WASHINGTON - Orders for U.S. durable goods increased more than forecast in April, pointing to gains in business investment that will help manufacturing rebound in the second half of the year.
Bookings for equipment meant to last at least three years increased 3.3 percent last month after dropping 5.9 percent in March, the Commerce Department said today in Washington. The median forecast from 78 economists surveyed by Bloomberg projected a 1.5 percent increase.
Quickening activity in the housing and auto industries may ripple throughout manufacturing, rendering the economy better able to recover from a slowdown this quarter. At the same time, government cutbacks, higher taxes on consumers and cooling exports are crimping demand, which means any acceleration will be slow to develop.
“This report is consistent with the economy continuing to recover, but just at a moderate pace,” said Scott Brown, chief economist at Raymond James & Associates Inc. in St. Petersburg, Fla., and the second-best forecaster of capital goods orders over the past two years, according to data compiled by Bloomberg. “We’re not getting much demand from the rest of the world, but we are getting growth domestically.”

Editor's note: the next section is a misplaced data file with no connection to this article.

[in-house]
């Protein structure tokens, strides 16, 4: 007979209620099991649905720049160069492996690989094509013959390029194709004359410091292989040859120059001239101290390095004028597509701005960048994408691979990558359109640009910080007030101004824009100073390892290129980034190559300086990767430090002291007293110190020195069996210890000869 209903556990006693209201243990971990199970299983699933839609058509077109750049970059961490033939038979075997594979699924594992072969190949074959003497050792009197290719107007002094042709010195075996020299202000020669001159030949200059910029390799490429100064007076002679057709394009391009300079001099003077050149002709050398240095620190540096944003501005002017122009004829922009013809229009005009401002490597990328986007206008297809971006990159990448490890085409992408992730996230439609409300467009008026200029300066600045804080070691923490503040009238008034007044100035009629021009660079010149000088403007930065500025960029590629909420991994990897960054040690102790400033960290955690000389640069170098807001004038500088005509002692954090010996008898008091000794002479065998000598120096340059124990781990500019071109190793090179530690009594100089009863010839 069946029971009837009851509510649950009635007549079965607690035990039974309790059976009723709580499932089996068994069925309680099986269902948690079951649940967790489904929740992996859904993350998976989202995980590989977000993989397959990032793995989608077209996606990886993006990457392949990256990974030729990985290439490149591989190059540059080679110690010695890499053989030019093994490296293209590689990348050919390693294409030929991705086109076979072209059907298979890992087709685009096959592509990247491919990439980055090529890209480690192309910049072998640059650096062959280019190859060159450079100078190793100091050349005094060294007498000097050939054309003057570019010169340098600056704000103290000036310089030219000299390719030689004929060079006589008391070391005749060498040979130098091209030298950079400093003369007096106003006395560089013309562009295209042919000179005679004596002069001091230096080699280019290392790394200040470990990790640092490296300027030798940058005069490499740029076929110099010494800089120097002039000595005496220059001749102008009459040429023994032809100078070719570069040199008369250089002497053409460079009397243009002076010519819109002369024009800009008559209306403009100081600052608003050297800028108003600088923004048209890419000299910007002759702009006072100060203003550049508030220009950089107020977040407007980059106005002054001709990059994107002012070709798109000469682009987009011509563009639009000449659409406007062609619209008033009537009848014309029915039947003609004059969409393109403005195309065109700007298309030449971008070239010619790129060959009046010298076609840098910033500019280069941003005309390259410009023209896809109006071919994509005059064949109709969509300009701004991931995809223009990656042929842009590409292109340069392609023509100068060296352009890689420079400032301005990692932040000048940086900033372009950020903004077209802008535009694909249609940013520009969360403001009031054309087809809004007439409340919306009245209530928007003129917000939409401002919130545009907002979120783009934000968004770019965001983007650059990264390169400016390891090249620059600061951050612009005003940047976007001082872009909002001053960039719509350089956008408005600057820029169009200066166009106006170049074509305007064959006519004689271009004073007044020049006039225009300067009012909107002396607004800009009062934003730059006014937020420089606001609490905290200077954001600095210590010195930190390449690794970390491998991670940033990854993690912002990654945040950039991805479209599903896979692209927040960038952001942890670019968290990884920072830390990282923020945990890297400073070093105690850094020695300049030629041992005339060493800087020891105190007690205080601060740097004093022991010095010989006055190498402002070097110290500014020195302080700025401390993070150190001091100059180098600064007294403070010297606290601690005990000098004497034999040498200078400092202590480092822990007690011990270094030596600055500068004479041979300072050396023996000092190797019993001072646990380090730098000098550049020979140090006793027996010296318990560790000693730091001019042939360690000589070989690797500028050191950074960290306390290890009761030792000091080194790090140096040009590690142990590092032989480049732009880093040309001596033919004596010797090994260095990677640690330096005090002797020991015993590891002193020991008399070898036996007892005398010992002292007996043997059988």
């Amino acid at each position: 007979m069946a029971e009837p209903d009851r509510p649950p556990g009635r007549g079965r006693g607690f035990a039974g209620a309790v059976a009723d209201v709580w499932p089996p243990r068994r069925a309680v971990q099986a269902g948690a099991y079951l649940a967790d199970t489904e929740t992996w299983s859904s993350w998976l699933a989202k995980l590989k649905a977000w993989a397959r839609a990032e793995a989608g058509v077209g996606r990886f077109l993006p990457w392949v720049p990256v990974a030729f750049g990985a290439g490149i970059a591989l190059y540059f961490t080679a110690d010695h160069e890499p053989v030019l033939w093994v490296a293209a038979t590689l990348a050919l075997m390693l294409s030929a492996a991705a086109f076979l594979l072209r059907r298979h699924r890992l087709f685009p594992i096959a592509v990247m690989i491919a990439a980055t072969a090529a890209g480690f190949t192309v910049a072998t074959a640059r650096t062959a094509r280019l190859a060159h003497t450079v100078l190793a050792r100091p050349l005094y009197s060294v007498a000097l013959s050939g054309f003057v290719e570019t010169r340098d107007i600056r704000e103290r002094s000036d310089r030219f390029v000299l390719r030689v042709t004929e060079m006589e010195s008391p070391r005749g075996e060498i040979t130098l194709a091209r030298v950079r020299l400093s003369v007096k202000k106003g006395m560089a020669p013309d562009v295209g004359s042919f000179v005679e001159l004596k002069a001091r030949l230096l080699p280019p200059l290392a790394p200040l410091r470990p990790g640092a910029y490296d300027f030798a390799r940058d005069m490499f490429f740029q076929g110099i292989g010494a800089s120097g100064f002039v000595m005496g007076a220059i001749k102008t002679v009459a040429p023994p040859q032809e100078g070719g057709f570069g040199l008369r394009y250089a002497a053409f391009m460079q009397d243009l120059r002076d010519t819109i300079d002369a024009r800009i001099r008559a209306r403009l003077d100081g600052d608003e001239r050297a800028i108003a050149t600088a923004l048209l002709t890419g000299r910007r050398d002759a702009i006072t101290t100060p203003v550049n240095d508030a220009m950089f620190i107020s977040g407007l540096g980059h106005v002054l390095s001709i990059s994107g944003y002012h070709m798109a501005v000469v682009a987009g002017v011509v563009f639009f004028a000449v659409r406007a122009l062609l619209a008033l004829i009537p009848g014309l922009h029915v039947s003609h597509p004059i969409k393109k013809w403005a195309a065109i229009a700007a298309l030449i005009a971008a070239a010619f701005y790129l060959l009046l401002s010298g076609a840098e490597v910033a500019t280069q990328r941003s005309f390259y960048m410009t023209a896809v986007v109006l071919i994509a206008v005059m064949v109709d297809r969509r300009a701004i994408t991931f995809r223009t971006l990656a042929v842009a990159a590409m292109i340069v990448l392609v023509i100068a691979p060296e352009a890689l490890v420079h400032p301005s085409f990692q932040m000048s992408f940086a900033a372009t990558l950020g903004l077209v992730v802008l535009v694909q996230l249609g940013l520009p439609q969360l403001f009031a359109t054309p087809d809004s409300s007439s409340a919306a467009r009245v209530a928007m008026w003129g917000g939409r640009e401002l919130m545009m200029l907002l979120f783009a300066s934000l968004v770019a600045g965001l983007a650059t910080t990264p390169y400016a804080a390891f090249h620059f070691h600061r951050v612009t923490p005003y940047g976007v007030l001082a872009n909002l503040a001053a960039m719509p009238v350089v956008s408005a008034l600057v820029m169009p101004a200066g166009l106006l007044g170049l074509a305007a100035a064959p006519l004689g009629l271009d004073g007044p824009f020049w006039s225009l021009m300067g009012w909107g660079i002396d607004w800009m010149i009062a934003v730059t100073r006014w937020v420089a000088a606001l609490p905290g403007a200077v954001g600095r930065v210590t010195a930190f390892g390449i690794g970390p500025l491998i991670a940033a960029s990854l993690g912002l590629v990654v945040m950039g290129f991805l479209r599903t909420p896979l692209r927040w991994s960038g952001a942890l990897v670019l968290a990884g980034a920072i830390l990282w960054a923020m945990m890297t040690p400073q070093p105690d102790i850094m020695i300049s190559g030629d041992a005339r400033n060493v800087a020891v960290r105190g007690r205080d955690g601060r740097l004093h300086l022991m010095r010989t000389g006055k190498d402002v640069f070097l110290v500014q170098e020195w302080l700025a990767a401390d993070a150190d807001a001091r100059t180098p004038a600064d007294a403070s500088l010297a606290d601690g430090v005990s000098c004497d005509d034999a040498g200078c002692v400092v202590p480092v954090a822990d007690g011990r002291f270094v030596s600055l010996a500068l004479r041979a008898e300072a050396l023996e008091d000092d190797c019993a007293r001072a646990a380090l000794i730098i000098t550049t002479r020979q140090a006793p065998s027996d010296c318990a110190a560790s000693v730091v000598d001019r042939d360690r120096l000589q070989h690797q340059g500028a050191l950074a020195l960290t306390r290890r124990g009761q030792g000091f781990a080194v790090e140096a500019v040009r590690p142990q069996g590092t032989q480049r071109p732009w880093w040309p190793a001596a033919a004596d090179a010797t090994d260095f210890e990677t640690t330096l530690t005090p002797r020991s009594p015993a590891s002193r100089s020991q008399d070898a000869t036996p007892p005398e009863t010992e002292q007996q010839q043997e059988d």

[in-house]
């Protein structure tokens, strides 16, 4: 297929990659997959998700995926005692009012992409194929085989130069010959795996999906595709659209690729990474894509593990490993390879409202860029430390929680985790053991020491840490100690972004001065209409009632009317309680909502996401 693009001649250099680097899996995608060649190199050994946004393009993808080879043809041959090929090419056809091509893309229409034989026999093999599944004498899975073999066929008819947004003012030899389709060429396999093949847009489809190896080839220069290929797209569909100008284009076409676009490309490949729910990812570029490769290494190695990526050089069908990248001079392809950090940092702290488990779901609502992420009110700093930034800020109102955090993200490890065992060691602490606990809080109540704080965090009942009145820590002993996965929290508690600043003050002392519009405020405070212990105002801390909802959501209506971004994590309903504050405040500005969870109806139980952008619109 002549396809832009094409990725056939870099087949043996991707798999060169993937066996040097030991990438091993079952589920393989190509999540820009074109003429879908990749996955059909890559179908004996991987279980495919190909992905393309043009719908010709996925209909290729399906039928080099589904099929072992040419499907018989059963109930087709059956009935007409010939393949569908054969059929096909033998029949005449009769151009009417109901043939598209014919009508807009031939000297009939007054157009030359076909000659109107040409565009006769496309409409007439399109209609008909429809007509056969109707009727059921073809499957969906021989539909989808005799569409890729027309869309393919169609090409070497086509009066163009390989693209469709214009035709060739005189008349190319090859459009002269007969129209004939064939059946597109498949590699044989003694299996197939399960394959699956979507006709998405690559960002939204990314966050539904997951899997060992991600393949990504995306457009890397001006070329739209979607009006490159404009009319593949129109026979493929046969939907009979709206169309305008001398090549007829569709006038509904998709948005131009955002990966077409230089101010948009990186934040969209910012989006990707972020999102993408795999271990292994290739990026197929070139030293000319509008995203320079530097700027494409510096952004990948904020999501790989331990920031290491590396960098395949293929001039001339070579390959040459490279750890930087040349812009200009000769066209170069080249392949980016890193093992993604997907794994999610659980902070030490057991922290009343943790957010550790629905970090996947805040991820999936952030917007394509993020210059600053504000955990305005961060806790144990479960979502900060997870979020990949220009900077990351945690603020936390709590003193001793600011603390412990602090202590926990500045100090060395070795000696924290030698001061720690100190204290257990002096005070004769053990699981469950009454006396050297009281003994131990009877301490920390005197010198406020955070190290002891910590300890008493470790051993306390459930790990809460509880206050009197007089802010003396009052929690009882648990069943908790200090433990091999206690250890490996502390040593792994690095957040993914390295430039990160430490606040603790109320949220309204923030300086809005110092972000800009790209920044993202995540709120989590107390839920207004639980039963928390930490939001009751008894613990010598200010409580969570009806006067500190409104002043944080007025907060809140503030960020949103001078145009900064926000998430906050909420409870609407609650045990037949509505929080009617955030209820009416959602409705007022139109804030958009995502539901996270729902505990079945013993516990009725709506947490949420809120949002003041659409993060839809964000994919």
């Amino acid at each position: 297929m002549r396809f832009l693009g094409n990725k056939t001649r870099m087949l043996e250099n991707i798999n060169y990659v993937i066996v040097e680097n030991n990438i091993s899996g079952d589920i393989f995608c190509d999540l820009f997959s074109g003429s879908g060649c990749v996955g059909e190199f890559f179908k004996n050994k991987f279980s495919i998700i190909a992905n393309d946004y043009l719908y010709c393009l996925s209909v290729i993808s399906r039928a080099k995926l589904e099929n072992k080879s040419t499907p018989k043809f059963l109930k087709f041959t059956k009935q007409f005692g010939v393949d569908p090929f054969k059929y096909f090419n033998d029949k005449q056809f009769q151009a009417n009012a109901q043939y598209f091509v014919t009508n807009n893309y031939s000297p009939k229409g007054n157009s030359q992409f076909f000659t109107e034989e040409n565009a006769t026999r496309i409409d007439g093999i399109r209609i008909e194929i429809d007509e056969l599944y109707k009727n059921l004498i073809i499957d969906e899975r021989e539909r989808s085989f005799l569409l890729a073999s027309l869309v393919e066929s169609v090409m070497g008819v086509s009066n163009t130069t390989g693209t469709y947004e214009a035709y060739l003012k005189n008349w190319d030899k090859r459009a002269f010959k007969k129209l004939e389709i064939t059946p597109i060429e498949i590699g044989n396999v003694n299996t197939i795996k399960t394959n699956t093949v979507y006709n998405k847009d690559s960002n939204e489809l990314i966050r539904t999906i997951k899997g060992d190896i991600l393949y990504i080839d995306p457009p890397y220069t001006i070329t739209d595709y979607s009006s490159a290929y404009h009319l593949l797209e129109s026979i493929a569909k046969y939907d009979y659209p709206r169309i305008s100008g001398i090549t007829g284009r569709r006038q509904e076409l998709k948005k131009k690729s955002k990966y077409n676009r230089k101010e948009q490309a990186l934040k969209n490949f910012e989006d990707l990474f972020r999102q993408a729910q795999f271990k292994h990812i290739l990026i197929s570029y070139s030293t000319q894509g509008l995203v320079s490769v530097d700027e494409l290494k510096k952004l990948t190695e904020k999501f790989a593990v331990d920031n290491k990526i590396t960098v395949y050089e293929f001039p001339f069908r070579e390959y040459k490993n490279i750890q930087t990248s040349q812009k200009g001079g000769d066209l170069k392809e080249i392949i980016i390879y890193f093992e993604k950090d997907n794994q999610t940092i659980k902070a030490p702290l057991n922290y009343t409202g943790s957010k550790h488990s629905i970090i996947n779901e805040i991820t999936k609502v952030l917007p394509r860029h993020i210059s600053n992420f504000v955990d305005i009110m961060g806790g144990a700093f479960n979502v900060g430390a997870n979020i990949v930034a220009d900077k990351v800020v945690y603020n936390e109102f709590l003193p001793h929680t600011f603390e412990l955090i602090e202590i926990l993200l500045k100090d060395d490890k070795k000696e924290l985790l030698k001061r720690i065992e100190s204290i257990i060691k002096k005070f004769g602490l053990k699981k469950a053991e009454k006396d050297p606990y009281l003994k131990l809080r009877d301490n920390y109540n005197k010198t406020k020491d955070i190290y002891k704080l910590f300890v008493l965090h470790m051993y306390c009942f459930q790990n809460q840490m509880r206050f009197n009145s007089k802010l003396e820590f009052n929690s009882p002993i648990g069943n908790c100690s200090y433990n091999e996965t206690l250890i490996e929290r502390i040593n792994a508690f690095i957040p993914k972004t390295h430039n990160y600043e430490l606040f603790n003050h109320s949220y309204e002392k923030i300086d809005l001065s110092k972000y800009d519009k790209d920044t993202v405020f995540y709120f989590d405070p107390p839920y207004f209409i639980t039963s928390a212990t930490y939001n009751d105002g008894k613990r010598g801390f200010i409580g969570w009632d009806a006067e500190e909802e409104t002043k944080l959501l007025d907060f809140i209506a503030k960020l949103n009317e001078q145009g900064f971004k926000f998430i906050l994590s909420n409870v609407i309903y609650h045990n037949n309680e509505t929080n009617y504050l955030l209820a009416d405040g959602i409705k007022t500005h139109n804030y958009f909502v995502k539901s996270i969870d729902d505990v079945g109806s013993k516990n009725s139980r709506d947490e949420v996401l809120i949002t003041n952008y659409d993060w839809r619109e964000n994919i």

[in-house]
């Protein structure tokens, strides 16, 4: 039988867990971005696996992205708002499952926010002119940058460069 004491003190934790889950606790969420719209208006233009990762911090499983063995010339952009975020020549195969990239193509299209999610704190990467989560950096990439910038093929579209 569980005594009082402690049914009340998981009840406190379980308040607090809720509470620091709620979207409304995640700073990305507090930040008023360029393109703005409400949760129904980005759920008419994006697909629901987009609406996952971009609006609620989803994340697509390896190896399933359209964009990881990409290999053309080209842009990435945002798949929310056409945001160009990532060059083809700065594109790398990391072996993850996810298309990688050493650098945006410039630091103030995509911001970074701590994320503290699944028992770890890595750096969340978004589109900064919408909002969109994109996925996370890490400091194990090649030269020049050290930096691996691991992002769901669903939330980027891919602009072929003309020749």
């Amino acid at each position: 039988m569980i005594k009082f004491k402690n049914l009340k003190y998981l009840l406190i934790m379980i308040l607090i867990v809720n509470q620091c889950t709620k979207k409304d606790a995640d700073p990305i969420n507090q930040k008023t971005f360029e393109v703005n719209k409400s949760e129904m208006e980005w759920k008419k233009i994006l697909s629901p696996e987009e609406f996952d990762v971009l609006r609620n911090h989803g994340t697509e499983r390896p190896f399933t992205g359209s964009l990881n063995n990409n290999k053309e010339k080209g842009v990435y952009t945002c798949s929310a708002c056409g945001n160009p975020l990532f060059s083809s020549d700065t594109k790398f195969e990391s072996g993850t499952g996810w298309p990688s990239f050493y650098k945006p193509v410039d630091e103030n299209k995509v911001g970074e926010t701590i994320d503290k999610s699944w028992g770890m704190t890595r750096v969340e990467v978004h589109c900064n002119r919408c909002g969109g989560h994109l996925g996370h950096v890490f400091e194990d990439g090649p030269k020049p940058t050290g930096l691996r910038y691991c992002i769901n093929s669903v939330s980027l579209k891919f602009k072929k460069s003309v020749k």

Stock-index futures trimmed earlier losses after the report. The contract on the Standard & Poor’s 500 Index maturing in June fell 0.5 percent to 1,641.3 at 8:52 a.m. in New York. The gauge had been down as much as 0.7 percent.
Estimates in the Bloomberg survey of economists ranged from a drop of 5.9 percent to a gain of 4.6 percent. The Commerce Department revised the March decline from a previously reported 6.9 percent drop.
Bookings for commercial aircraft climbed 18.1 percent last month after slumping 43 percent in March, today’s report showed. Boeing Co., the Chicago-based aerospace company, said it received 51 orders last month, up from 29 in March.
Excluding the more volatile transportation equipment component, durable orders climbed 1.3 percent, the first gain in three months.
Bookings for non-defense capital goods excluding aircraft, considered a proxy for business investment in items such as computers, engines and communications gear, increased 1.2 percent after a 0.9 percent gain the prior month that was previously reported as a drop.